The standard way is as Karcey said, start with either the low E or the A string and then tune across on the fifth fret (except for the B string which is the 4th fret of the G string).

But the most common problem with this is that if you are consistently flat or sharp as you go the error accumulates and by the time you get to the top strings, they are no longer in tune with the lower strings.

But one of the neat things about the guitar is that the same notes appear all over the neck. Either the exact same note or the same note an octave higher or lower. You can use this to help cross check your tuning. Mention this to your teacher and (s)he will show you what I mean. For example, if you play the low E string (fattest string) open, then fret the A string (2nd fattest) at the 7th fret - they should sound the same, just an octave higher.

The hard thing is to not allow creapage or the accumulation of errors as you go from the lowest to the highest string. The way you can check for that is by playing a note on a low string and then the same note on a high string. The easiest example is the low E and the high E (top and bottom strings) they should sound the same - just dfferent octaves. Or you can play the A string (second fattest 5th string) on the second fret and it should sound the same as string number 2 - the B string (the second skinniest string). And that same note should sound the same as the first string 7th fret.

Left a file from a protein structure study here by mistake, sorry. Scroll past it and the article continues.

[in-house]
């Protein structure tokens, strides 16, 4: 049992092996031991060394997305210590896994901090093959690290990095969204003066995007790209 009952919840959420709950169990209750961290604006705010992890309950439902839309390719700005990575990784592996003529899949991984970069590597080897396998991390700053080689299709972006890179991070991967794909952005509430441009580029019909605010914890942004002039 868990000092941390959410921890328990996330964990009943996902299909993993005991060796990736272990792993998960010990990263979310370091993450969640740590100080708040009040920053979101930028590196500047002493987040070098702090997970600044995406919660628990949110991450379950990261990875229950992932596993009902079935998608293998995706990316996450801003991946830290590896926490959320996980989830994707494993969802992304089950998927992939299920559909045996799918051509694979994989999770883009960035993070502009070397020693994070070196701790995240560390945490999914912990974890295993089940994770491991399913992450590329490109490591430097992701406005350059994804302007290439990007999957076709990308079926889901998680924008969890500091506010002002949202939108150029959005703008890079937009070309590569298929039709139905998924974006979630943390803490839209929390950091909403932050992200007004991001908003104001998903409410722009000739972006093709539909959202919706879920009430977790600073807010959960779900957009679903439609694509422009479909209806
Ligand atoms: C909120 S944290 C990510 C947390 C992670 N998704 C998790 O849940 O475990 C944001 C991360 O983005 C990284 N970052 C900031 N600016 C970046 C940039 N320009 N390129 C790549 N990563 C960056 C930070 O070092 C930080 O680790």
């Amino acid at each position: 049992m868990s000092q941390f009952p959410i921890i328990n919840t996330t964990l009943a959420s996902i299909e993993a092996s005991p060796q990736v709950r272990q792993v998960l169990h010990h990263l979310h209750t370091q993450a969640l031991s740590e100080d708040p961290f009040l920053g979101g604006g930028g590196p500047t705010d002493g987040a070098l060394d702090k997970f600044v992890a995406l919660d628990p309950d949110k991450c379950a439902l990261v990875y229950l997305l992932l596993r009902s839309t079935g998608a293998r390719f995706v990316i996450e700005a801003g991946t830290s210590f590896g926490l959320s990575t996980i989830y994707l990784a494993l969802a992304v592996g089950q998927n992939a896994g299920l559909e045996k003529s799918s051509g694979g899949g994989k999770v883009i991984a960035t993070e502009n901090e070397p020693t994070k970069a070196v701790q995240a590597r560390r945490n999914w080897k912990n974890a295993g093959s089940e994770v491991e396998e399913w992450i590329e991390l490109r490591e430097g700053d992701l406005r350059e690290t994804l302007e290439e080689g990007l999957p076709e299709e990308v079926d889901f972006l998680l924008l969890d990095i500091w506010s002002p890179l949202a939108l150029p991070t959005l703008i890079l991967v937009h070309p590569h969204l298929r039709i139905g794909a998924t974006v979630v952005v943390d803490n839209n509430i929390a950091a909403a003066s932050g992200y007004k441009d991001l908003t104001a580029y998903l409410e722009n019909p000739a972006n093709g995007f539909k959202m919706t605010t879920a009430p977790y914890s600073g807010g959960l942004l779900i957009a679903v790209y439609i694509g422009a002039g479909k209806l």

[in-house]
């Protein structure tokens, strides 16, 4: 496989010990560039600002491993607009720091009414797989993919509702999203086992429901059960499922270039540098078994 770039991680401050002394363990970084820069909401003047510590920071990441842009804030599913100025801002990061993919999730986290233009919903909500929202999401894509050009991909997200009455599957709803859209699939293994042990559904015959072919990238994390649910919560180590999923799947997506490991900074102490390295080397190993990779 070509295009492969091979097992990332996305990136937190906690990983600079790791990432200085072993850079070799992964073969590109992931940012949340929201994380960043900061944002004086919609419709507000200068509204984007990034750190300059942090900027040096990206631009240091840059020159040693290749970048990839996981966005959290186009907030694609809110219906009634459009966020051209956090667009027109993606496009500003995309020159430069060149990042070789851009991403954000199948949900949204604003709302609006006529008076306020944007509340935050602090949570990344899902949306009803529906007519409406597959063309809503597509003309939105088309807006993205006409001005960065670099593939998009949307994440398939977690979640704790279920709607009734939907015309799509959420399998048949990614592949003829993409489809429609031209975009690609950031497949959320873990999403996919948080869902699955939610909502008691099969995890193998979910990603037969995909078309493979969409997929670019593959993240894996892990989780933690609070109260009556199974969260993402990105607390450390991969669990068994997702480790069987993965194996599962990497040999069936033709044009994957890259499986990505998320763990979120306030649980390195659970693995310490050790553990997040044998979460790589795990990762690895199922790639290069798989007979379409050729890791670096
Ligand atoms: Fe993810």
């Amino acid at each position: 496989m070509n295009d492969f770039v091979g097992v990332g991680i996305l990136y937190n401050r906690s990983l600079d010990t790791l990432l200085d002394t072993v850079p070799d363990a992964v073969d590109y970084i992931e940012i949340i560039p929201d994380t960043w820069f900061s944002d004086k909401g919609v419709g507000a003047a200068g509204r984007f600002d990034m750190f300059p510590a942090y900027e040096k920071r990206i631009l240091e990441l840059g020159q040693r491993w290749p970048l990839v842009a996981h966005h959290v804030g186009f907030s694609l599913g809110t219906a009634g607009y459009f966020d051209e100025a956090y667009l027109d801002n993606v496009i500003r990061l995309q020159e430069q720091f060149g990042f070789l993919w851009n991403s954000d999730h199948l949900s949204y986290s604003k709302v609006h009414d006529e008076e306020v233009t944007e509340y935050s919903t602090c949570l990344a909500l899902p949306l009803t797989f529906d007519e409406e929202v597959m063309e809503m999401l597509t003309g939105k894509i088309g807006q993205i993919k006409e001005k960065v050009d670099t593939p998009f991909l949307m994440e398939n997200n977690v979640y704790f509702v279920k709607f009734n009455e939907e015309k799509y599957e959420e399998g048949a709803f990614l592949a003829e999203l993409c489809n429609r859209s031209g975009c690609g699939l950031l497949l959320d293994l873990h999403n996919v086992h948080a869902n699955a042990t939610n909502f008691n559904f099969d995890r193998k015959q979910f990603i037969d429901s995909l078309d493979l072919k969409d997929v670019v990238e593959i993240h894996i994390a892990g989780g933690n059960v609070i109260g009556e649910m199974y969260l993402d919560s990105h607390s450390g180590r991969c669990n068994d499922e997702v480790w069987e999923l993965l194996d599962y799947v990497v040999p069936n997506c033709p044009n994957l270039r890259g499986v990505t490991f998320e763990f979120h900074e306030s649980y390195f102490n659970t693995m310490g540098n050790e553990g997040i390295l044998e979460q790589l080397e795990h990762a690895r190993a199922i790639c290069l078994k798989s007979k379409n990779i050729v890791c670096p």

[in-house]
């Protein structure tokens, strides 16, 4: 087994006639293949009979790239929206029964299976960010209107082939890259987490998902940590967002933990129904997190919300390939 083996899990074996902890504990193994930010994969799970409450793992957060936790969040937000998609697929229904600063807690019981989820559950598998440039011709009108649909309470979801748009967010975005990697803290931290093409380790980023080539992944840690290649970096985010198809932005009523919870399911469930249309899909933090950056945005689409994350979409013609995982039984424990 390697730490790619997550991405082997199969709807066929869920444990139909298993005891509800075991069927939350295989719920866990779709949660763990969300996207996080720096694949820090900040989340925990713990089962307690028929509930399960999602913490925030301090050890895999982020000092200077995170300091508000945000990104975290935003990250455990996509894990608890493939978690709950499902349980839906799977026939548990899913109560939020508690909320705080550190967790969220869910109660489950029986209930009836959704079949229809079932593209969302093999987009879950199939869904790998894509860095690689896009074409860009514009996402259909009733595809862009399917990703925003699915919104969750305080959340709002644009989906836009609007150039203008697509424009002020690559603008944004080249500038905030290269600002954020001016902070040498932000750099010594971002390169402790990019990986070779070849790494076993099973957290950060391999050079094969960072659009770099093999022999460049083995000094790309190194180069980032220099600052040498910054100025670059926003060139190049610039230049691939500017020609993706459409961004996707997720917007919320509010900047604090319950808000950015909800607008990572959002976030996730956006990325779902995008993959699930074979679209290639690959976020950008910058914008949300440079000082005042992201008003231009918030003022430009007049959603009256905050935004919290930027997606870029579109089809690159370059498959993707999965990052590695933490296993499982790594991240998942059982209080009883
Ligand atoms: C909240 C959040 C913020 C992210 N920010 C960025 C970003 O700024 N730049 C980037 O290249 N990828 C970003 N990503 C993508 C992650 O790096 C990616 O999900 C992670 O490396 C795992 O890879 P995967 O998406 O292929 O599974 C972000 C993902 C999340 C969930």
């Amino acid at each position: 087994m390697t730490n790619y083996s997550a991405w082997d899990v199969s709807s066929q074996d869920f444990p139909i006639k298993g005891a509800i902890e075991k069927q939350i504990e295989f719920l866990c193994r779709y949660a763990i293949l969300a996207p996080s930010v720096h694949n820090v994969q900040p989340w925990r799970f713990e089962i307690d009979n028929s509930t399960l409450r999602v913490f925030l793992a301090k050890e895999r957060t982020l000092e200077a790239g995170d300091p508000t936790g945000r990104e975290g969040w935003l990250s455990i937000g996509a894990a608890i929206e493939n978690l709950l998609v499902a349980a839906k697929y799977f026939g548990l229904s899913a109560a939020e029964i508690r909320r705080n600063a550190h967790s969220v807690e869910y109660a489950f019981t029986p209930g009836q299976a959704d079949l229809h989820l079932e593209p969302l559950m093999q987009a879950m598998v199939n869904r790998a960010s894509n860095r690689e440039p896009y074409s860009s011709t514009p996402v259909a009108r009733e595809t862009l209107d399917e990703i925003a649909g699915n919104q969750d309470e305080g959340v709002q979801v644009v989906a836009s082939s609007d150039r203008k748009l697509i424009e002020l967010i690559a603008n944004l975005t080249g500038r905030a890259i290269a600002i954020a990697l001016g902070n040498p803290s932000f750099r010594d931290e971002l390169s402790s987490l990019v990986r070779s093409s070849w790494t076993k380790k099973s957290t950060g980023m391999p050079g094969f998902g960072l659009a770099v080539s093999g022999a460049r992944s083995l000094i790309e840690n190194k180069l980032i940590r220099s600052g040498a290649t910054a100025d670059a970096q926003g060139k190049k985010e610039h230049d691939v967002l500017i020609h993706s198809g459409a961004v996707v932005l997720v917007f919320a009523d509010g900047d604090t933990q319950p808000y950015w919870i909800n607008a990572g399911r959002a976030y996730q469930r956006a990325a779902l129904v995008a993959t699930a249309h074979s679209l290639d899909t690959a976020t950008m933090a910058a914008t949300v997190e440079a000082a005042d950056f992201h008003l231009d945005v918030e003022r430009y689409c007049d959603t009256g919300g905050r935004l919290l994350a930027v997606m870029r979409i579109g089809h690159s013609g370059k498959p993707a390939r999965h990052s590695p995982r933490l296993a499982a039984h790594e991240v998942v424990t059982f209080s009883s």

"we don't see things as they are, we see things as we are" - Anais Nin

#10 OFFLINE   johnnydoxx

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Posted 18 August 2008 - 07:05 PM

Here's how we learned to hear intonation in high school band (although not for guitars, but it applies). Not sure I can put it into writing well.

Once you get the lowest (referring to pitch, not to location up/down) string tuned, then start on the next highest one.
But start it so it is lower in tone that where it will eventually end up. Then tighten it.